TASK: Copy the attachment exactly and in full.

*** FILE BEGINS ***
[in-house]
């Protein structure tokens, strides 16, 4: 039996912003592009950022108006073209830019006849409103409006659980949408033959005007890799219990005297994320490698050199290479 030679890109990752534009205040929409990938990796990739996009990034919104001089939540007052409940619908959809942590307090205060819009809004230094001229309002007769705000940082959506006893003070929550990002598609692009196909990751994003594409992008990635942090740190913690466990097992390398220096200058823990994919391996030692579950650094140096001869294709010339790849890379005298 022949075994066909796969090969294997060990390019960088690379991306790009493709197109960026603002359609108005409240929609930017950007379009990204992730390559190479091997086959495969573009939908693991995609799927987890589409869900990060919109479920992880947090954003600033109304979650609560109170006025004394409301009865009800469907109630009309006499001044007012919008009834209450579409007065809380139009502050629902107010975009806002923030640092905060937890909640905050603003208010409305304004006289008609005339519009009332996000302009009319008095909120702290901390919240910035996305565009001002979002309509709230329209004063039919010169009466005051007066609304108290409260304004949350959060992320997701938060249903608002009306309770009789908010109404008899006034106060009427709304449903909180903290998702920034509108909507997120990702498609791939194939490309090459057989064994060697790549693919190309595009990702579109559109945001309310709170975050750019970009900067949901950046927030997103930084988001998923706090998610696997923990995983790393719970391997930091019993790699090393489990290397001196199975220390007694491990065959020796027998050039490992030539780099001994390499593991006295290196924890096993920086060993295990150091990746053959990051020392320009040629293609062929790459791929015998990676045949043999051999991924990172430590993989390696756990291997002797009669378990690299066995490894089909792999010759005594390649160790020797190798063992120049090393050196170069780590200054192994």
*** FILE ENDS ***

[in-house]
């Protein structure tokens, strides 16, 4: 039996912003592009950022108006073209830019006849409103409006659980949408033959005007890799219990005297994320490698050199290479 030679890109990752534009205040929409990938990796990739996009990034919104001089939540007052409940619908959809942590307090205060819009809004230094001229309002007769705000940082959506006893003070929550990002598609692009196909990751994003594409992008990635942090740190913690466990097992390398220096200058823990994919391996030692579950650094140096001869294709010339790849890379005298 022949075994066909796969090969294997060990390019960088690379991306790009493709197109960026603002359609108005409240929609930017950007379009990204992730390559190479091997086959495969573009939908693991995609799927987890589409869900990060919109479920992880947090954003600033109304979650609560109170006025004394409301009865009800469907109630009309006499001044007012919008009834209450579409007065809380139009502050629902107010975009806002923030640092905060937890909640905050603003208010409305304004006289008609005339519009009332996000302009009319008095909120702290901390919240910035996305565009001002979002309509709230329209004063039919010169009466005051007066609304108290409260304004949350959060992320997701938060249903608002009306309770009789908010109404008899006034106060009427709304449903909180903290998702920034509108909507997120990702498609791939194939490309090459057989064994060697790549693919190309595009990702579109559109945001309310709170975050750019970009900067949901950046927030997103930084988001998923706090998610696997923990995983790393719970391997930091019993790699090393489990290397001196199975220390007694491990065959020796027998050039490992030539780099001994390499593991006295290196924890096993920086060993295990150091990746053959990051020392320009040629293609062929790459791929015998990676045949043999051999991924990172430590993989390696756990291997002797009669378990690299066995490894089909792999010759005594390649160790020797190798063992120049090393050196170069780590200054192994």